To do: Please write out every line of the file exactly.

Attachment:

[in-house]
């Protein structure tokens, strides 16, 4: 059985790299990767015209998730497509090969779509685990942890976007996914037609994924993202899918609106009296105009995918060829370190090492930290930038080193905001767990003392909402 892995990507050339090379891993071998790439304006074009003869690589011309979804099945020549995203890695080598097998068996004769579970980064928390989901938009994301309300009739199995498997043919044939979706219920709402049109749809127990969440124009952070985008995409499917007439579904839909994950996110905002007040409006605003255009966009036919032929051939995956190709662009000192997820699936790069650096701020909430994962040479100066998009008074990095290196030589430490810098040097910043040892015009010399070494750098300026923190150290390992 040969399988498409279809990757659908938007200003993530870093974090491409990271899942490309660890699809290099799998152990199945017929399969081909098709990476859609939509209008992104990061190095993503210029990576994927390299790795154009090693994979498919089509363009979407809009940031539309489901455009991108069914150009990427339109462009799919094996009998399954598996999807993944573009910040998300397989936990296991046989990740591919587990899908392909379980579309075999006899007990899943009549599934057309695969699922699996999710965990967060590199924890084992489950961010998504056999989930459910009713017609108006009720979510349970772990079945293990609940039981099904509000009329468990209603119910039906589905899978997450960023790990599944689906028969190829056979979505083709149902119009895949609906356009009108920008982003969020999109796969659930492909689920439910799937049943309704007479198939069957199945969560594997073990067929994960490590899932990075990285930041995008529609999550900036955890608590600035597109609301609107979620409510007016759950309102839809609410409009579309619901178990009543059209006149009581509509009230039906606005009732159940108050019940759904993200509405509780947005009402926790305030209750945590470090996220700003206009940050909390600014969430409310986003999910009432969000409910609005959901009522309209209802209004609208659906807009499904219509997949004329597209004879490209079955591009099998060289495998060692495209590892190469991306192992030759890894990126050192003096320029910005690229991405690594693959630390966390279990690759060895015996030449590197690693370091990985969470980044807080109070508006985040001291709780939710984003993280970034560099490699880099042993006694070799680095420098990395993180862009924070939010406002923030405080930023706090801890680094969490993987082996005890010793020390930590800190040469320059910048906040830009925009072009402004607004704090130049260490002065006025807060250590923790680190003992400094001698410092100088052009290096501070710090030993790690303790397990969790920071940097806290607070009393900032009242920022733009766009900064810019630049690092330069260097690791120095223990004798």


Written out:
[in-house]
């Protein structure tokens, strides 16, 4: 059985790299990767015209998730497509090969779509685990942890976007996914037609994924993202899918609106009296105009995918060829370190090492930290930038080193905001767990003392909402 892995990507050339090379891993071998790439304006074009003869690589011309979804099945020549995203890695080598097998068996004769579970980064928390989901938009994301309300009739199995498997043919044939979706219920709402049109749809127990969440124009952070985008995409499917007439579904839909994950996110905002007040409006605003255009966009036919032929051939995956190709662009000192997820699936790069650096701020909430994962040479100066998009008074990095290196030589430490810098040097910043040892015009010399070494750098300026923190150290390992 040969399988498409279809990757659908938007200003993530870093974090491409990271899942490309660890699809290099799998152990199945017929399969081909098709990476859609939509209008992104990061190095993503210029990576994927390299790795154009090693994979498919089509363009979407809009940031539309489901455009991108069914150009990427339109462009799919094996009998399954598996999807993944573009910040998300397989936990296991046989990740591919587990899908392909379980579309075999006899007990899943009549599934057309695969699922699996999710965990967060590199924890084992489950961010998504056999989930459910009713017609108006009720979510349970772990079945293990609940039981099904509000009329468990209603119910039906589905899978997450960023790990599944689906028969190829056979979505083709149902119009895949609906356009009108920008982003969020999109796969659930492909689920439910799937049943309704007479198939069957199945969560594997073990067929994960490590899932990075990285930041995008529609999550900036955890608590600035597109609301609107979620409510007016759950309102839809609410409009579309619901178990009543059209006149009581509509009230039906606005009732159940108050019940759904993200509405509780947005009402926790305030209750945590470090996220700003206009940050909390600014969430409310986003999910009432969000409910609005959901009522309209209802209004609208659906807009499904219509997949004329597209004879490209079955591009099998060289495998060692495209590892190469991306192992030759890894990126050192003096320029910005690229991405690594693959630390966390279990690759060895015996030449590197690693370091990985969470980044807080109070508006985040001291709780939710984003993280970034560099490699880099042993006694070799680095420098990395993180862009924070939010406002923030405080930023706090801890680094969490993987082996005890010793020390930590800190040469320059910048906040830009925009072009402004607004704090130049260490002065006025807060250590923790680190003992400094001698410092100088052009290096501070710090030993790690303790397990969790920071940097806290607070009393900032009242920022733009766009900064810019630049690092330069260097690791120095223990004798």